Grandma’s Secret Ingredient that Made Her Pies So Good is Making a Comeback – Lard


The bucket of lard pictured above weighs 8 pounds and sells for $57.54 at Walmart, which makes it more expensive than vegetable oil. And now lard is making a comeback.

Remember when McDonald’s fries were cooked in lard and how tasty they were back then, then the food police drove McDonald’s to use vegetable oils?

One day, perhaps, pies and pastries made with lard will be considered a delicacy, and not poo poo’ed on like they were back in the 1970’s and 1980’s.   And I hope they are so expensive that they will be out of reach to old hippie vegans who would love to have such a treat after realizing they wasted so much of their lives denying themselves the many wondrous dishes produced in a time when this nation was prosperous.

When Colby and Megan Garrelts opened their newest restaurant, Rye, in Leawood this past December, they made a shocking admission: The flaky crusts for the house-baked lemon-meringue pie and molasses-rich MoKan nut pie were made with lard. Yes, lard, that legendary ingredient which creates the lightest, flakiest pie crusts – and renders such a dessert verboten to vegetarians. (As Fat City has reported before, it’s rare to find a restaurant or bakery ready to admit using the product anymore.)

The Garreltses aren’t alone in celebrating lard. The joys of rendered pig are espoused in a cookbook (published by Kansas City-based Andrews McMeel) titled 100% Natural Lard: The Lost Art of Cooking With Your Grandmother’s Secret Ingredient. The softbound cookbook was created by the editors of Grit Magazine, whose editor-in-chief, Oscar H. Will III, tells Fat City: “Lard is making a comeback, partly because of the slow-food movement and partly because the lipid hypothesis – that saturated fats are dangerous – has been debunked.”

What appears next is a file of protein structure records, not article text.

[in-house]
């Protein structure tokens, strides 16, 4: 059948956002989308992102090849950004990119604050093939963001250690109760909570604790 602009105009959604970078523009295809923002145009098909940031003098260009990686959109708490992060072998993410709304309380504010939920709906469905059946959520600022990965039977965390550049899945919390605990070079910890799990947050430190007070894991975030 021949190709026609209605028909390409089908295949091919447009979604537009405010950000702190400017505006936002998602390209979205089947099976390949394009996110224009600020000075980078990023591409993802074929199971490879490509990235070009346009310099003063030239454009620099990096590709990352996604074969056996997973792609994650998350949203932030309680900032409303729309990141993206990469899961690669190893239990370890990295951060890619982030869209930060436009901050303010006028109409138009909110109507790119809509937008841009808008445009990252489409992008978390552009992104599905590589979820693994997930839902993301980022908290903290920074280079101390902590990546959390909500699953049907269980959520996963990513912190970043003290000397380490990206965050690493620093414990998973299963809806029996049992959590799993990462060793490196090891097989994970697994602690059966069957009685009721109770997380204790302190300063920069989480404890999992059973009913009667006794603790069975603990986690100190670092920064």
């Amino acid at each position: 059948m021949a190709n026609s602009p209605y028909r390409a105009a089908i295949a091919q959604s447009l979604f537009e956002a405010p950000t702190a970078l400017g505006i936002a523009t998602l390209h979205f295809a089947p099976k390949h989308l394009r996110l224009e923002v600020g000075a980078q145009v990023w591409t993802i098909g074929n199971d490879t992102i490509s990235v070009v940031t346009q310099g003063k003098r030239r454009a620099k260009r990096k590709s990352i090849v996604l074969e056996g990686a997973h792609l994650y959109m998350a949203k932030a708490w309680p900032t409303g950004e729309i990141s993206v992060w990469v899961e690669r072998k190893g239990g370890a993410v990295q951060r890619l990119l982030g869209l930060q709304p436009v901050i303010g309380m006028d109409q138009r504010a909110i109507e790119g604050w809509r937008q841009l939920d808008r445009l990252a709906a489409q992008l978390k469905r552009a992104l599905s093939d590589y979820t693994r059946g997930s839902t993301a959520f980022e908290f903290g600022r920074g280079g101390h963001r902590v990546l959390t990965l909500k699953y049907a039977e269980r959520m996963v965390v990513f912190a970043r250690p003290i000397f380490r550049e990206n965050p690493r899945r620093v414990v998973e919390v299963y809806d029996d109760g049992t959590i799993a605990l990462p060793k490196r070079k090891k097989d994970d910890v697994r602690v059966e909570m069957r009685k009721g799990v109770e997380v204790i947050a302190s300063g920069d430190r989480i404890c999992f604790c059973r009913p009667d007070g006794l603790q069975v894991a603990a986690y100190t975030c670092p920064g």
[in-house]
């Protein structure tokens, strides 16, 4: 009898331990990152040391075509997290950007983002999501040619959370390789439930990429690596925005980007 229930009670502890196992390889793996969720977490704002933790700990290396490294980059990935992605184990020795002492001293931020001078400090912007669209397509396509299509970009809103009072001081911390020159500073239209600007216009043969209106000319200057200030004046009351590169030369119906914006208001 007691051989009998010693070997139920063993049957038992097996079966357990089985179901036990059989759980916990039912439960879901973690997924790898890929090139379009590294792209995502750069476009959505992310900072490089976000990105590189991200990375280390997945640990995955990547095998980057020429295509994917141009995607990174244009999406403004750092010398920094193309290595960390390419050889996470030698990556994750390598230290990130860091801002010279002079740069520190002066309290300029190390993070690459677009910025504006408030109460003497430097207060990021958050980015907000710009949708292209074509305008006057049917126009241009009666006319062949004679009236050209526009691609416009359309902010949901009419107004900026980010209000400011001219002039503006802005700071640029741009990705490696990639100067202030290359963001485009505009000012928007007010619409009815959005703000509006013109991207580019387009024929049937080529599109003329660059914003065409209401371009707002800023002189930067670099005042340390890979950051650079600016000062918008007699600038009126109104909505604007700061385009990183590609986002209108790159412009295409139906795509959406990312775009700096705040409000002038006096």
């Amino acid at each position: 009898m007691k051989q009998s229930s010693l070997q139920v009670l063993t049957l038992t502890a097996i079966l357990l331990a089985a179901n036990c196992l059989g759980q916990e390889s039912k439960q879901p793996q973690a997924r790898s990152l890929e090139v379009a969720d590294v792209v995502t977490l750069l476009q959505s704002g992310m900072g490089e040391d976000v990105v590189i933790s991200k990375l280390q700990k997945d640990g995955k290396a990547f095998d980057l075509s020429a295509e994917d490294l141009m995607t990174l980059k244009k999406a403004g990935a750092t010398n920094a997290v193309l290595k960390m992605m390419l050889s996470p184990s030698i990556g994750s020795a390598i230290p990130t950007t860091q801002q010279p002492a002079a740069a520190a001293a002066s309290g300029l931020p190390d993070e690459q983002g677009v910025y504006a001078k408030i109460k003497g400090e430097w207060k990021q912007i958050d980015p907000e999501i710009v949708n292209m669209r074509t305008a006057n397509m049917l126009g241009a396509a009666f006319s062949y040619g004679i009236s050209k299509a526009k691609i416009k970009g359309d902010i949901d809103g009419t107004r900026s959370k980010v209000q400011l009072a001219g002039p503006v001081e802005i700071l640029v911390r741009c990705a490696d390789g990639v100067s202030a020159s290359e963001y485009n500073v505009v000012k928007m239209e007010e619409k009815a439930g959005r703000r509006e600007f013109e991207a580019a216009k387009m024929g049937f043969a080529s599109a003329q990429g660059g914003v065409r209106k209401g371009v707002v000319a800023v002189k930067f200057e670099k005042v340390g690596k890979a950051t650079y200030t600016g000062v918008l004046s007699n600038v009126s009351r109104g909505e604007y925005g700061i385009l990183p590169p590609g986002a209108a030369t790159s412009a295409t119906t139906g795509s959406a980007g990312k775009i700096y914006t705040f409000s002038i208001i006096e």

“The real culprit for a lot of modern health issues,” Will adds, “are fats that don’t exist in nature, the trans fats. Although no one should be making a diet of mostly fatty foods, no matter what kind of fat.”

Read more here


  1. Whoopie

    Last Summer I got to jonesing for some of those old original McDonald’s French fries. I went to the store to get some beef tallow and discovered it can’t be had. I searched the internet and finally found a supplier who sold blocks of it for making homemade soap…but not intended for cooking. You’d swear it was pure poison.

    I finally got my beef tallow by frying up hamburger and saving the drippings. It took a few weeks but I finally accumulated enough to fry up some tasty taters.

  2. Betty Butter


    My nanny, always poured her meat drippings into an empty coffee can to use later. It was one of the reasons she was a fabulous cook.

      • Betty Butter


        I occasionally save bacon grease in a tiny Tupperware container and place it in the fridge, and use it to flavor beans, or stews.

  3. Dark 24½

    My mother wanted to make some pie crusts, she went to go get lard and couldn’t find it in the refrigeration section. She was told it was on the regular shelf with the other oils. My mother was shocked at all the preservatives and other crap in it. She was a farm girl, she wanted the real deal.

    Betty Butter, look for “bacon ends” for beans and stews. Bacon is cut so it has that rectangle shape you see in store purchased packaging. Bacon ends are the pieces they cut off. Plenty of meat, plenty of fatty flavor for your cooking.

  4. Ah, how I miss the good old days back when I lived in the home country of south Texas. Getting a yearling hog butchered every fall. Giving the head and all the fat to a hispanic friend’s mother-in-law. She’d render the fat into manteca and chicharones. I get a few dozen tamales and some chicharones and egg tacos out of the deal. sigh….

  5. and yes, my grandmothers were lard ladies too. They’d make extra pie crust so I’d have something to nibble on instead of the fillings and toppings. yummy

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